The ongoing pandemic, for example, has required the MPA to straddle the conflicting priorities of maintaining Singapore’s status as a global shipping hub and shielding its citizens from external sources of infection at the same time. To this end, the government has introduced the Sea Crew Vaccination Initiative, whose aim is to work with shipping companies and unions to vaccinate as many seafarers as possible, including non-resident ones,11 while also putting in place safe crew change procedures. Nevertheless, the disruption to supply chains caused by the pandemic has demonstrated why it is now so important to remove friction points that slow down the world’s trade.

Digital processes can minimise friction

Digital innovation is seen as central to the effort to remove supply chain bottlenecks. “First, we need interoperability,” Ley Hoon told the conference. “We actually see shipping in Singapore not just as ‘shipping’ or ‘transporter’, but as a key component of the global supply chain, meaning therefore that there must be integration and interoperability with logistics players.”

This interoperability requires different digital platforms to be able to talk to one another, for instance, between the platforms used by shipping companies, shipping agents and logistics operators. “I was once told that there are 18 touchpoints across the entire global supply chain,” she said. “[We] can only advance as fast as the weakest link, meaning that everyone needs to level-up.”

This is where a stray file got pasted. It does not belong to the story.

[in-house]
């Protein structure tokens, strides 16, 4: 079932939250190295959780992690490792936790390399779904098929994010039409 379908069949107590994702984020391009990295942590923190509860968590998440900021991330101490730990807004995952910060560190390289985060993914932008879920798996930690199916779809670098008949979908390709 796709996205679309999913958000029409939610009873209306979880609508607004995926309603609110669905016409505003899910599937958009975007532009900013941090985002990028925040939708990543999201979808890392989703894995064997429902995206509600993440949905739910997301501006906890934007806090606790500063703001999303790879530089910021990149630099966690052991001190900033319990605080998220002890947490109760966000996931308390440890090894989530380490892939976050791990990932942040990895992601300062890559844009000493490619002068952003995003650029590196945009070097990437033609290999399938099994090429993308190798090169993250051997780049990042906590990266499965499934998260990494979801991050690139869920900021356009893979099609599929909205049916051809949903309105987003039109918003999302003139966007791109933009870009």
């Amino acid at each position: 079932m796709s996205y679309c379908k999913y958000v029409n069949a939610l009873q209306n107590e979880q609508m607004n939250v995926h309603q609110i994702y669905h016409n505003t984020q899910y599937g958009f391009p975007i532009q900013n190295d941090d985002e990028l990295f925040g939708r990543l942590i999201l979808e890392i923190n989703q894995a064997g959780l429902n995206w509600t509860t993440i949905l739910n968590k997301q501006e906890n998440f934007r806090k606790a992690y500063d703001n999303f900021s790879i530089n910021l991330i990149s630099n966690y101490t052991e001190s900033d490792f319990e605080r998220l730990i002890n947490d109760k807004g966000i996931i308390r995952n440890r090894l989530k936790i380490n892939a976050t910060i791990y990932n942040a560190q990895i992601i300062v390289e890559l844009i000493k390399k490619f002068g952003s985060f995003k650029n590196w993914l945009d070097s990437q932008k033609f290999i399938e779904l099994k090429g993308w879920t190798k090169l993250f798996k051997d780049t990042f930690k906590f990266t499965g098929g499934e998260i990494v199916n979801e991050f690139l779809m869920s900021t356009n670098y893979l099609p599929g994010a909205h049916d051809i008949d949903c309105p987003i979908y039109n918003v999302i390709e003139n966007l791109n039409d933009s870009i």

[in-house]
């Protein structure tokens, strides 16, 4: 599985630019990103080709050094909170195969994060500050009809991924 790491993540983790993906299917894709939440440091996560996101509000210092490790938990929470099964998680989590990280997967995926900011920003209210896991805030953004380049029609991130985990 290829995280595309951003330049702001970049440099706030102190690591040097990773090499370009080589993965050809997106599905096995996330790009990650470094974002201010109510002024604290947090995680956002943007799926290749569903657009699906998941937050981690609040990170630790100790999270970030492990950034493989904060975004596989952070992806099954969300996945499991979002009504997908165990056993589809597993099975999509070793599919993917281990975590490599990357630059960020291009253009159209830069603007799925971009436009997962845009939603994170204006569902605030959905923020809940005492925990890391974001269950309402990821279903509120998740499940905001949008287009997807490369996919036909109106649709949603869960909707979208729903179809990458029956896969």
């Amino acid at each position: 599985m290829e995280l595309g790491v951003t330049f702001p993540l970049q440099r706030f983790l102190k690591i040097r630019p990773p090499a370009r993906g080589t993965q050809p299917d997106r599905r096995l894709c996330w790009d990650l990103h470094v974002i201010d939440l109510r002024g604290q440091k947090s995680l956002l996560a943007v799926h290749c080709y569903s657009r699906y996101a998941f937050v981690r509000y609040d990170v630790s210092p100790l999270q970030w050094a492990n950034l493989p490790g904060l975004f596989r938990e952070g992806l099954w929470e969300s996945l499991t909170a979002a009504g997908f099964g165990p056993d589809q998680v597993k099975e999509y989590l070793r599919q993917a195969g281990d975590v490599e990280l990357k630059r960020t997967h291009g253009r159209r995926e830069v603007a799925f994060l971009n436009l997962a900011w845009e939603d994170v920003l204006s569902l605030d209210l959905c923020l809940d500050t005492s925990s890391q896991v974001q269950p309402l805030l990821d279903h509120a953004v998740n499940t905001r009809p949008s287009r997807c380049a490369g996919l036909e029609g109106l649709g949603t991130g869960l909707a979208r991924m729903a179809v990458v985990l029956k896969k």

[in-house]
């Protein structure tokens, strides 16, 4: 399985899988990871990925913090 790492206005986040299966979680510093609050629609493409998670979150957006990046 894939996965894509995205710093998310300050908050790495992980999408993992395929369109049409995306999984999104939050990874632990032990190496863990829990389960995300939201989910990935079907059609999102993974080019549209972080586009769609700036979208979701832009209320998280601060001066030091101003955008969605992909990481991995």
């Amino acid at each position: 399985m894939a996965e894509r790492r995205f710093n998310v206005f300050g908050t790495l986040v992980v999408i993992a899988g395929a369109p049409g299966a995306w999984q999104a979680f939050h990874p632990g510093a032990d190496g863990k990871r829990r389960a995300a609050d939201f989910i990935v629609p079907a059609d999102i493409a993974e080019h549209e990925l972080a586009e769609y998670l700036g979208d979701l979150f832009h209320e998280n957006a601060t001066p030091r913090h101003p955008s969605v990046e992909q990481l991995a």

The MPA’s strategy for driving this interoperability revolves around digitalOCEANS™, an initiative that facilitates cross-border data exchange and automated services between supply chain participants, clearance authorities and other national windows.12 The idea is that digitalOCEANS™ will forge system-to-system interoperability that forgoes the need for form-based submissions so that when a ship or cargo needs clearance, the system is as seamless and paperless as it possibly can be.

“We are looking at how to enhance connectivity all the time, and that includes layering physical connectivity with digital connectivity,” Ley Hoon said.

Green finance to the rescue

However, this hyper-connectivity places greater demand on the investments required across the supply chain. As Abhishek pointed out: “Most of the well-known European shipping banks have either exited shipping or curtailed their operations and returned to their core markets, leaving a gap.”